In a victory for insurance consumers and mental health advocates, a recent change to the California Insurance Code mandates that short-term disability insurance policies provide coverage for “severe mental illnesses” as that term is defined in the Insurance Code.
Passed in 2013, and signed in to law by Governor Jerry Brown on October 4, 2013, Assembly Bill No. 402 (“AB 402”) added Section 10144.55 to the Insurance Code, effective July 1, 2014. Section 10144.55 requires that every disability insurance policy with “a short-term limited duration of two years or less,” provide coverage for disabilities caused by severe mental illnesses. Section 10144.55(b) defines “severe mental illnesses” as schizophrenia, schizoaffective disorder, bipolar disorder (manic-depressive illness), major depressive disorders (including postpartum depression), panic disorder, obsessive-compulsive disorder (OCD), pervasive developmental disorder (autism), anorexia nervosa or bulimia nervosa.
AB 402 was introduced by California Assemblymember Tom Ammiano, and passed the California Assembly by a 57-12 vote. When the Bill was being considered by the California Senate Insurance Committee, Assemblymember Ammiano argued that:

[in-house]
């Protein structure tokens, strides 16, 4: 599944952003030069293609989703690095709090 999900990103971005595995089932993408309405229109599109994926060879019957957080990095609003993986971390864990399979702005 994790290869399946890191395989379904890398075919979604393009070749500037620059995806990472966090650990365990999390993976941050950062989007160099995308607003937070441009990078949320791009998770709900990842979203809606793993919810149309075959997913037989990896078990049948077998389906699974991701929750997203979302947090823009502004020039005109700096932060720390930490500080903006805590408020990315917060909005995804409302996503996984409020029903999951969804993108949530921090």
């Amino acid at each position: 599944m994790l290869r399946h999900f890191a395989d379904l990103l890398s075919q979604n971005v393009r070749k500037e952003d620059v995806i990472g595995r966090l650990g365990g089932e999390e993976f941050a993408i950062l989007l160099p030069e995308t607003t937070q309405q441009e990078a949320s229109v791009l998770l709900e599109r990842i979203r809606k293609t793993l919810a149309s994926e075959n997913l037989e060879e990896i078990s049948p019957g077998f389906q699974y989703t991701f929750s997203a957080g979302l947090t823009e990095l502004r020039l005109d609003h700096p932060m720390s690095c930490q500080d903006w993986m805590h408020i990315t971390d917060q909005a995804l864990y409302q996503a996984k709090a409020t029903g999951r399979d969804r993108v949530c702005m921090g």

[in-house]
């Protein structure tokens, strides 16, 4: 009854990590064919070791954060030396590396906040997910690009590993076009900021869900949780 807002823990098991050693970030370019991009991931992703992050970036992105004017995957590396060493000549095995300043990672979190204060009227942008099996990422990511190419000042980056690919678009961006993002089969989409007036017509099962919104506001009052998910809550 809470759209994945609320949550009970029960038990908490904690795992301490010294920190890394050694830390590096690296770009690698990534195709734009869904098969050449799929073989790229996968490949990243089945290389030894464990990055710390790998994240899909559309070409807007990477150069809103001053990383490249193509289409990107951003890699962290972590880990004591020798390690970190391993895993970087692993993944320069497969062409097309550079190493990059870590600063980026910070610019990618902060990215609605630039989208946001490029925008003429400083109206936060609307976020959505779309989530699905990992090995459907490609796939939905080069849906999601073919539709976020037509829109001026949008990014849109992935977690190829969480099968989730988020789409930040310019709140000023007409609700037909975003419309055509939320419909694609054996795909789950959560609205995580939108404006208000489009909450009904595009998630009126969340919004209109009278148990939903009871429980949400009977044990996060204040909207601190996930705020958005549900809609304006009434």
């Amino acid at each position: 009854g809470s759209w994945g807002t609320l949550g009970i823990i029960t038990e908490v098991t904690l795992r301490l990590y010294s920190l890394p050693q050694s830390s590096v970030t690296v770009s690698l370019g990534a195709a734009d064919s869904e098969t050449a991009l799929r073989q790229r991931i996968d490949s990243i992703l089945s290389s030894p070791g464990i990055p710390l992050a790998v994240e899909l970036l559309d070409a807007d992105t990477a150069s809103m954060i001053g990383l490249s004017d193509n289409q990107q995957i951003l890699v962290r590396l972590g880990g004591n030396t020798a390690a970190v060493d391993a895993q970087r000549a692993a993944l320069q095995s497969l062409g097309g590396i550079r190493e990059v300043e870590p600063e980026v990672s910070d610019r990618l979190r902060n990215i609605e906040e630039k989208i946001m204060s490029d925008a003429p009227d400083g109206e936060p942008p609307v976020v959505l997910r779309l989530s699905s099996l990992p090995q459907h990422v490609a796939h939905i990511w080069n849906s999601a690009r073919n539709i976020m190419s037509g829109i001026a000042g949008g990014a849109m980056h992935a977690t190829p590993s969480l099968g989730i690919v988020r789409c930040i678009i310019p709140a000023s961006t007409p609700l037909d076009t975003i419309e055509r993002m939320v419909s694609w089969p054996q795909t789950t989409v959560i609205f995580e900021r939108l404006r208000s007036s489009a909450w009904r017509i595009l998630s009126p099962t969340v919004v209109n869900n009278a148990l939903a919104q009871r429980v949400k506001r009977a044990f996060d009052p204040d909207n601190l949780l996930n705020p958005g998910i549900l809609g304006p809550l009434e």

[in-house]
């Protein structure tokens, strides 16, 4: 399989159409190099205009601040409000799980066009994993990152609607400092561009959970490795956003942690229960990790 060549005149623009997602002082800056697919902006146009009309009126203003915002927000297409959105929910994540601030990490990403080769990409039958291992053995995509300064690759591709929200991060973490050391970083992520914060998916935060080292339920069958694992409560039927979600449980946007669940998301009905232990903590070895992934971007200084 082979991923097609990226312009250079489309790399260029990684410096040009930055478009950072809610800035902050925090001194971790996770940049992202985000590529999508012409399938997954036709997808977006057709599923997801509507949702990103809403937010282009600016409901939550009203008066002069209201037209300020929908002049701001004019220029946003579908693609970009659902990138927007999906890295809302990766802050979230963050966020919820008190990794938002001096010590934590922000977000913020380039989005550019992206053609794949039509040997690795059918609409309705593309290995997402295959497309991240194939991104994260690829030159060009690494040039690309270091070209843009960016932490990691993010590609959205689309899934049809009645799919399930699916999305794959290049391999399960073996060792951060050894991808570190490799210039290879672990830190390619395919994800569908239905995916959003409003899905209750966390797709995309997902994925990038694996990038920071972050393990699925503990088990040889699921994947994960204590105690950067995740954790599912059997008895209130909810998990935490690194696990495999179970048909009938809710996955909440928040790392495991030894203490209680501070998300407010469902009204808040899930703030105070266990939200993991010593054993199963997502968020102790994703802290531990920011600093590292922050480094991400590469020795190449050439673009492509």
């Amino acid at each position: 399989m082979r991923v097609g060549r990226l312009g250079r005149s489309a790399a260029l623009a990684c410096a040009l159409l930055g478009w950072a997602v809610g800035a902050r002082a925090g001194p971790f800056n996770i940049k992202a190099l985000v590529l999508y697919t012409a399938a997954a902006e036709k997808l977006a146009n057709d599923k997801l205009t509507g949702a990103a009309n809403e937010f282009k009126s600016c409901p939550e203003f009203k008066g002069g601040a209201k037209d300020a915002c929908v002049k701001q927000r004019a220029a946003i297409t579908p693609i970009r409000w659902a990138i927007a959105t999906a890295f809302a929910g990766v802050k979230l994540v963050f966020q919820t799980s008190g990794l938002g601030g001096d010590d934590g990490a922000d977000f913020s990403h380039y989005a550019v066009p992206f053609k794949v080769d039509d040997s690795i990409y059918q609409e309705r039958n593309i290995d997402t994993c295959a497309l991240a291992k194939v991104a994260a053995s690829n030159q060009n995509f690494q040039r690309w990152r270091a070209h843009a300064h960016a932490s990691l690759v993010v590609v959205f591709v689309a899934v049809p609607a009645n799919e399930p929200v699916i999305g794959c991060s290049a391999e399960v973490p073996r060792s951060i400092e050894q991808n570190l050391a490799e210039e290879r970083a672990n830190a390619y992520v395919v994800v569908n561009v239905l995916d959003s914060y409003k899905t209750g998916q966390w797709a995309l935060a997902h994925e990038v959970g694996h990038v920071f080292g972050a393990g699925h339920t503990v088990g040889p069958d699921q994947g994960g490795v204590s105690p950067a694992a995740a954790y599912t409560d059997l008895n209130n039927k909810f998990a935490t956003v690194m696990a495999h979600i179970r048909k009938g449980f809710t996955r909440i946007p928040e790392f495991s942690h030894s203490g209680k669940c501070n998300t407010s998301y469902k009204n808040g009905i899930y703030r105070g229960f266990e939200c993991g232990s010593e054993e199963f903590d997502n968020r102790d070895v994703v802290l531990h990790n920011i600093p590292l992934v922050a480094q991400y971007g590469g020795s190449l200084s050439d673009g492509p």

[A]ccording to the 2010 United States census, approximately 1.2 million adults live with serious mental illness. Most of these adults continue to work right through their mental illness utilizing sick days on occasion when symptoms are severe. Occasionally, employees may need a longer period of time to adequately recover from a severe mental illness or transition onto a new medication. California State Disability Insurance can pay for a portion of an employee’s salary, but to keep the employee’s income whole, many rely on short term disability income insurance to make up the remaining lost wages and allow an injured person to continue paying mortgage, rent, tuition and car payments, as well as help cover expenses for food, child care and utilities. When these policies exclude coverage for mental illness or injury, these families are left with the decision of working against their doctor’s orders and placing employers and fellow employees at risk or facing often unmanageable financial burdens.
Following the passage of California’s Mental Health Parity Act (“Parity Act”), California already required that health insurance policies provide the same coverage for severe mental illnesses as other health issues. Now, with the passage of AB 402 and the addition of Section 10144.55 to the Insurance Code, California workers with short-term disability policies that are issued, amended or renewed on or after July 1, 2014 will have coverage if a “severe mental illness” temporarily prevents them from returning to work.
Filing a disability claim can be a complex and daunting progress, especially when the claimant suffers from a mental illness. Accordingly, it is absolutely crucial that claimants seek the advice of attorneys who have knowledge and experience in this highly specialized area of law. The attorneys at McKennon Law Group PC specialize in handling and litigating disability insurance claims, including short-term disability insurance claim and mental health claims.